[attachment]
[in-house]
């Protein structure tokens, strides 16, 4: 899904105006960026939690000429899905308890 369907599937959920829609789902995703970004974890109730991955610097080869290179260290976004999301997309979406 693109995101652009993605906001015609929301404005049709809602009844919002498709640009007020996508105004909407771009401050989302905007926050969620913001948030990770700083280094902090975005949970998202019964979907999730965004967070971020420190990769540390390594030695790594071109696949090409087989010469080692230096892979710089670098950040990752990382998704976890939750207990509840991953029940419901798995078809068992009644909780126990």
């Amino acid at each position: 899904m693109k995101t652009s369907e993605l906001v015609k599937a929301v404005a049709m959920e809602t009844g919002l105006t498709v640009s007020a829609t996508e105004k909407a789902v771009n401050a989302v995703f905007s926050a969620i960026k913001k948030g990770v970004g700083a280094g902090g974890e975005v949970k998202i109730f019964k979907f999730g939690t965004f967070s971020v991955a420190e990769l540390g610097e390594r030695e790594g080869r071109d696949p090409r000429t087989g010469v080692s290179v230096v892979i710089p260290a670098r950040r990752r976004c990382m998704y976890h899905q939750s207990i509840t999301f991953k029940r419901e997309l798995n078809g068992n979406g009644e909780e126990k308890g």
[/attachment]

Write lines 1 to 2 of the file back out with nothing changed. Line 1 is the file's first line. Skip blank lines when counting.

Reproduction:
[in-house]
């Protein structure tokens, strides 16, 4: 899904105006960026939690000429899905308890 369907599937959920829609789902995703970004974890109730991955610097080869290179260290976004999301997309979406 693109995101652009993605906001015609929301404005049709809602009844919002498709640009007020996508105004909407771009401050989302905007926050969620913001948030990770700083280094902090975005949970998202019964979907999730965004967070971020420190990769540390390594030695790594071109696949090409087989010469080692230096892979710089670098950040990752990382998704976890939750207990509840991953029940419901798995078809068992009644909780126990």